Encouraging because I'm always encouraged to read responses and comments from young Christian men who are honest and enthusiastic about living a Christ centered life, and convicting because, as a girl, I see areas where I can improve and where I should, perhaps, be more than a passive influence towards the young girls I'm around.

  • Comment by  PP:

    Although I agree that one should dress appropriately, I think that it applies to both women as well as men.  

    A low halter top is not appropriate for a young woman, but neither is a tank top, overly baggy jeans and a backwards baseball cap on a young man.  

    Modesty should not be entirely the responsibility of the woman.  Perhaps they should create a survey for young women to answer?

  • Comment by  Leah:

    I really liked the survey, very interesting. The only issue that came to my mind was in the guy's text responses at the end. So many said that it's such a help when girls dress modestly, that while we might not know it, they're truly grateful. Well, maybe they should start letting us know it? Because it's not often the modestly dressed girls who get the attention. While I wouldn't say I have really immodest clothes, I know I have chosen clothes in the past with the thought that it would get guys' attention. I'm not saying it's right, but if the guys think they could use some help from girls in this area, maybe they could start encouraging us in that direction.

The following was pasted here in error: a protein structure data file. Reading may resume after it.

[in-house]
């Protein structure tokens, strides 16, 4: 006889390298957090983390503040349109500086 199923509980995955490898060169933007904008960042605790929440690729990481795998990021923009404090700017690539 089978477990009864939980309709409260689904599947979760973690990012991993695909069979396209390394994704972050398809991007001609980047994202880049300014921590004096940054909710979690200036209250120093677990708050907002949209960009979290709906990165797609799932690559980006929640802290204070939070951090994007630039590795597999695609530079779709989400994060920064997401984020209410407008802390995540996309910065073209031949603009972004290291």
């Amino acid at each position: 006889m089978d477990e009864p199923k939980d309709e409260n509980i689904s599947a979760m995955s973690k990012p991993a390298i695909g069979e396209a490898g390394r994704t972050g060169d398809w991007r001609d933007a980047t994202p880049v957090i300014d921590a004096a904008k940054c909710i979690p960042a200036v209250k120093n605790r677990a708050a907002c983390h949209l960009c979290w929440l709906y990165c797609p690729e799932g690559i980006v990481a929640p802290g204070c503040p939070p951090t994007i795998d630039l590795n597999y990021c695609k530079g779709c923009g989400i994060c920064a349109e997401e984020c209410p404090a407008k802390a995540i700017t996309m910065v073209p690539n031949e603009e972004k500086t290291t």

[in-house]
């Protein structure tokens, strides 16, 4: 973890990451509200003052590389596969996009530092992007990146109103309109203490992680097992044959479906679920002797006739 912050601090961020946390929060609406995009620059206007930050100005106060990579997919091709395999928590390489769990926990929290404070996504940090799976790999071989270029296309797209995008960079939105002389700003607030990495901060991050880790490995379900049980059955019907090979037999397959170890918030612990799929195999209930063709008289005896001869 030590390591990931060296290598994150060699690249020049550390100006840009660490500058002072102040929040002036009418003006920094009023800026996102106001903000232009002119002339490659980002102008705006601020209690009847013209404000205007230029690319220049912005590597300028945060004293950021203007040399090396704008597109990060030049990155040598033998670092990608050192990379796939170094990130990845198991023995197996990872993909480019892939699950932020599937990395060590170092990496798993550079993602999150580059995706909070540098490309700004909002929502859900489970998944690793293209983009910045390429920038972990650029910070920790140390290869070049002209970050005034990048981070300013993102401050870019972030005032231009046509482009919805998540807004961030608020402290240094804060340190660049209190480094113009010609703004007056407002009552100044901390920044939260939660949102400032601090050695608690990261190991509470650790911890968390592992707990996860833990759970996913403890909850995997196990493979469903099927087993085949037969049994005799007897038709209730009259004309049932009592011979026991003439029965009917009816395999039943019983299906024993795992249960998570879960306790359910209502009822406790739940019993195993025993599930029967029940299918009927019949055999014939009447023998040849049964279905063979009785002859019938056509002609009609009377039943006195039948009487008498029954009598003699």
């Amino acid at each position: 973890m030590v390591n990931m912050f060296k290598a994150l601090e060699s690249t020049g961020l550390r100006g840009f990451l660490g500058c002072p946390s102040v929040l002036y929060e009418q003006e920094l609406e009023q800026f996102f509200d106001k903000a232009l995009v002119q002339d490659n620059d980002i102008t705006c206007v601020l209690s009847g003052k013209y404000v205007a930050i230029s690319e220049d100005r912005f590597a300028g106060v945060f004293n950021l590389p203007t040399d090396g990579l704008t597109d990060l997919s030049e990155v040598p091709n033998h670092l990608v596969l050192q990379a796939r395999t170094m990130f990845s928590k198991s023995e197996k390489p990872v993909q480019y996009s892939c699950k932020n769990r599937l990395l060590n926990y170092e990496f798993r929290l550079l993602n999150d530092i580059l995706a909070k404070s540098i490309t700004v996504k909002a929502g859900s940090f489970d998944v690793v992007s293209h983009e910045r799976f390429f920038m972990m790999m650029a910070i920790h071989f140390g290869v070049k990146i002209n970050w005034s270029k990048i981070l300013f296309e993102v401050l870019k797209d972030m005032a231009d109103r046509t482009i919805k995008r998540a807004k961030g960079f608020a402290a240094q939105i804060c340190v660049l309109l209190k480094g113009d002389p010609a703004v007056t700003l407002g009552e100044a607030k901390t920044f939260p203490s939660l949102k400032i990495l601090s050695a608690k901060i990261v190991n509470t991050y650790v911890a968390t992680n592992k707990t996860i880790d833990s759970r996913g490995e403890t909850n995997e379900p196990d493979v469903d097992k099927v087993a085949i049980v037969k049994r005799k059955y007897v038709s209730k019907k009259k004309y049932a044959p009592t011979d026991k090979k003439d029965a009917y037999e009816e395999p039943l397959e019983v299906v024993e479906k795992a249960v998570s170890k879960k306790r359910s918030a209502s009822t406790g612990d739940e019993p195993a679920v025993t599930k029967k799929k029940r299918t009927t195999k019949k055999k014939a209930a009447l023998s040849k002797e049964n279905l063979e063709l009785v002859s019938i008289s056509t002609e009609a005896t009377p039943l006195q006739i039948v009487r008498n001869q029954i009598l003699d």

(Which, fortunately, my boyfriend is good at.)

  • Comment by  Ame:

    I am SO thankful to see this survey. I teach my girls what is appropriate and not appropriate and why, but I am amazed at how I see women my age (42 and up) dress and how they allow their daughters to dress. Further, I have been stunned that dad's don't choose to have more influence on the way their daughter's dress. I've pondered this for quite sometime and have created some hypotheses.

    After reading the book, For Women Only by Shaunti Feldhahn ( I believe that women don't get it and men don't get that women don't get it.

    I also believe that when society took sex out of the marriage bedroom, they also took the "dress" out of the marriage bedroom. "Laungerie-style" is now commonly used to describe women's clothing.

    Women are very competitive with each other, and out-dressing each other is a huge form of competition.

    Women dress for other women as much as for men. We LOVE to hear, "Ohhh, how cute! how sexy! how awesome you look! i love your belt! what a great top! love those pants! where did you get that?!"